Listen to this BosNewsLife News story via Vatican Radio:
By Stefan J. Bos, Chief International Correspondent BosNewsLife
BUCHAREST/BUDAPEST (BosNewsLife)-- A man who led one of Romania's most notorious prisons during the Communist-era, Alexander Visinescu, has been indicted for genocide. It is the first such charge since the 1989 revolution, which saw the execution of Romania's Communist leader Nicolae Ceausescu.
Followed by an army of journalists, the visibly upset 88-year-old former prison commander Visinescu left the prosecutors-general office in Bucharest, where he was charged with genocide. He even tried to punch a reporter.
Vasinescu attempted to convince the crowd he wasn't to blame for wrongdoing saying "I just followed orders."
That's not how prosecutors view his case. They say the now elderly somewhat frail looking man was once the feared leader of the Ramnicu Sarat prison from 1956 through 1963.
Political prisoners reportedly died there after suffering beatings, hunger, cold and lack of medical care.
If convicted for genocide, he faces life imprisonment.
Authorities only charged Visinescu after the Romanian Institute for the Investigation of Communist Crimes listed him among 35 former communist officials accused of human rights abuses.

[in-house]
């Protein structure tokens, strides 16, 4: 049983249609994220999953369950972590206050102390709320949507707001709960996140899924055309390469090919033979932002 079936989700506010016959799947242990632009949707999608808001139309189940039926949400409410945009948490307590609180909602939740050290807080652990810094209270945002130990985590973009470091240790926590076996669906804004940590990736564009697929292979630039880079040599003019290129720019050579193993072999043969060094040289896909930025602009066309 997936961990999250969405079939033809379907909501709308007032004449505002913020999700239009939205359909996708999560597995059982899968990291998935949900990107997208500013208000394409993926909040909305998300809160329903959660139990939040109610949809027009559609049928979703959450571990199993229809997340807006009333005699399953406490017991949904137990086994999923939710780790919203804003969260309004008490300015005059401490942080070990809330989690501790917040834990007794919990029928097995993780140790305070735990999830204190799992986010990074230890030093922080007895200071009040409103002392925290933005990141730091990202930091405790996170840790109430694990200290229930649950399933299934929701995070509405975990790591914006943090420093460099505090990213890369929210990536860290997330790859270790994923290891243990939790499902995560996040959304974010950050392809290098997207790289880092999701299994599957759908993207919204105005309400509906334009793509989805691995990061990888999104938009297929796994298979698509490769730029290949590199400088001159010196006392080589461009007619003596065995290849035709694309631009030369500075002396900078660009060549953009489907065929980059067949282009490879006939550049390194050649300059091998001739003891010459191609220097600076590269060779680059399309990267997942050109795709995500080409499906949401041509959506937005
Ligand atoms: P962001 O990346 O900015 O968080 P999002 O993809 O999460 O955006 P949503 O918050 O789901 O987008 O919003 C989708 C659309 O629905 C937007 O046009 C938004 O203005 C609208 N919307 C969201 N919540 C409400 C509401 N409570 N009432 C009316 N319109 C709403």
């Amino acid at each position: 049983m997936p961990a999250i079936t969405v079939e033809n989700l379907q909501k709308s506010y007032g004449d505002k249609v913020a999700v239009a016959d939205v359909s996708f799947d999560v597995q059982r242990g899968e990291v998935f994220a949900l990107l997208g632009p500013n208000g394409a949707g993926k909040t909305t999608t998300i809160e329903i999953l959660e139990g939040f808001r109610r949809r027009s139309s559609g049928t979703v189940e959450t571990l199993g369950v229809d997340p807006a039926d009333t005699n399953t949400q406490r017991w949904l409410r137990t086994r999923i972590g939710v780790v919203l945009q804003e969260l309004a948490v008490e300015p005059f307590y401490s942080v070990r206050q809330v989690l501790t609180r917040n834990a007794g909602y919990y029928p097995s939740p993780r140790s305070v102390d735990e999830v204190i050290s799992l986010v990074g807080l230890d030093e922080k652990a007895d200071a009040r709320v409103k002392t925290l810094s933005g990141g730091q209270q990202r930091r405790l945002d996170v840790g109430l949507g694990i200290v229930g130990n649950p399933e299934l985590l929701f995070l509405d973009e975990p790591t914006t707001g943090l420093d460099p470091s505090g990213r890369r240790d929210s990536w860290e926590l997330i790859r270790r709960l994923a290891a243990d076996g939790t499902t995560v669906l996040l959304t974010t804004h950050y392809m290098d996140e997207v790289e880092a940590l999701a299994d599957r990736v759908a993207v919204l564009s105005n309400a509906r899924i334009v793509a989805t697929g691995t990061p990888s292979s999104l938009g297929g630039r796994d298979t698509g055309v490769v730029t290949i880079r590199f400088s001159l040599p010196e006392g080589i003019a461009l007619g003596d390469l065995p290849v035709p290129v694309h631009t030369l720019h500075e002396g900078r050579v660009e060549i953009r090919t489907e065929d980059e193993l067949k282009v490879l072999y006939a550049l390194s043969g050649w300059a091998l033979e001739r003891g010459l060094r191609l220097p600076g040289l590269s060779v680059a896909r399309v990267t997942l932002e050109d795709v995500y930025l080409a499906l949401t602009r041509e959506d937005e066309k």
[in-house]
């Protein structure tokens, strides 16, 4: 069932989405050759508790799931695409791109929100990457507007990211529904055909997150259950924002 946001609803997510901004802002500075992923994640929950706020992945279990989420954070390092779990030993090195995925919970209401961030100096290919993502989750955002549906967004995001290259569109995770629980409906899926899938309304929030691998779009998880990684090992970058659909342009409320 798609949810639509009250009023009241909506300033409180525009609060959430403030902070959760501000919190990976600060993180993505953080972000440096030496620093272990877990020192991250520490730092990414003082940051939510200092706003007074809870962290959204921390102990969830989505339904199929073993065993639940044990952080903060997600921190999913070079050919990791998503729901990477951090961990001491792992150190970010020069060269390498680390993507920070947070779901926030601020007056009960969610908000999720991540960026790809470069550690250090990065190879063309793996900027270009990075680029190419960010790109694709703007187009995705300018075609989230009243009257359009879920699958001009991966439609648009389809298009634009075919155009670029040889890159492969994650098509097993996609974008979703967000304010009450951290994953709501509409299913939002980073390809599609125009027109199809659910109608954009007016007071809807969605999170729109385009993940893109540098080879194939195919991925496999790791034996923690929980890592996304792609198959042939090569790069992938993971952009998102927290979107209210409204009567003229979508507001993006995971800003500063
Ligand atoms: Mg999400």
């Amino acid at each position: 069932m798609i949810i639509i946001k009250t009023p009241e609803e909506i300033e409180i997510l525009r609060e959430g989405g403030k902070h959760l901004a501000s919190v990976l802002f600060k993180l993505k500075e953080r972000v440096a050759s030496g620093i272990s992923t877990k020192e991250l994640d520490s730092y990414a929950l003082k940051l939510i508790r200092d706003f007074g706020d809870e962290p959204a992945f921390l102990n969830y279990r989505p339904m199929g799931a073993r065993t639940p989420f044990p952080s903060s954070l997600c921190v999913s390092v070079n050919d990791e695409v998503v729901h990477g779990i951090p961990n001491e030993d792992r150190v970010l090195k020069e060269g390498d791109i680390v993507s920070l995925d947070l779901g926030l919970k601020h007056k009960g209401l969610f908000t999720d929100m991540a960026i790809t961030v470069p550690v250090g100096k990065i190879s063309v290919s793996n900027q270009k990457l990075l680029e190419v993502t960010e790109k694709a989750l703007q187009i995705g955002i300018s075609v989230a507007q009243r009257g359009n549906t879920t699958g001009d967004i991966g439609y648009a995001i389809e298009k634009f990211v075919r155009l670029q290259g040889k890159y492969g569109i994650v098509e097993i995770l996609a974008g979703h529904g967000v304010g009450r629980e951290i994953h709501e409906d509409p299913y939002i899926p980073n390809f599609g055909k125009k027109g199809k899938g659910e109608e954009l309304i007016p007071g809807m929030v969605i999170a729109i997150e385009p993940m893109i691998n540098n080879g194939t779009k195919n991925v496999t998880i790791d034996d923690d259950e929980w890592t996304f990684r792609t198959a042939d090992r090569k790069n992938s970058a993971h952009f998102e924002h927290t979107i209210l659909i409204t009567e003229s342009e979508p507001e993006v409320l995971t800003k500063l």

The Institute Executive President Andrei Muraru said "all political prisoners jailed by the Communist regime" in Ramnicu Sarat "were tortured physically and psychologically." He believes Visinescu "was criminally responsible for many deaths."
Yet Romanian media report that he still receives a state pension of nearly 1,000 dollars a month, more than four times the average pension in the impoverished European nation.
The procedure against Visinescu comes just days after an estimated 10,000 people participated in the beatification of Catholic priest Vladimir Ghika, who was tortured to death at a Romanian Communist prison for his faith at age 80 in 1954.
He was detained in 1952 and charged with "high treason" because he refused to recognize the schismatic church the anti-Christian Communist government was working to establish.
The religious gathering was also a reminder to many other church leaders and devoted Christians who were persecuted and even killed for their activities in Romania.
At the same time Romanian authorities have opened a museum this week in the military building where former Communist leader Ceausescu and his wife Elena were tried and executed for genocide during the country's 1989 revolution.
The museum is located in a military building where the trial and executions took place in Targoviste, a town 80 kilometers (50 miles) northwest of Bucharest.
The quick trial and execution on Christmas Day remains controversial with some Western diplomats saying the full truth about the Ceausescu era may never be known in a nation where ex-Communist officials still maintain positions of power.
(BosNewsLife's NEWS WATCH is a regular look at key general news developments from especially, but not limited to, (former) Communist countries and other autocratic states impacting the Church and/or other compassionate professionals).
Help BosNewsLife to be the voice of the voiceless. Click here for a subscription.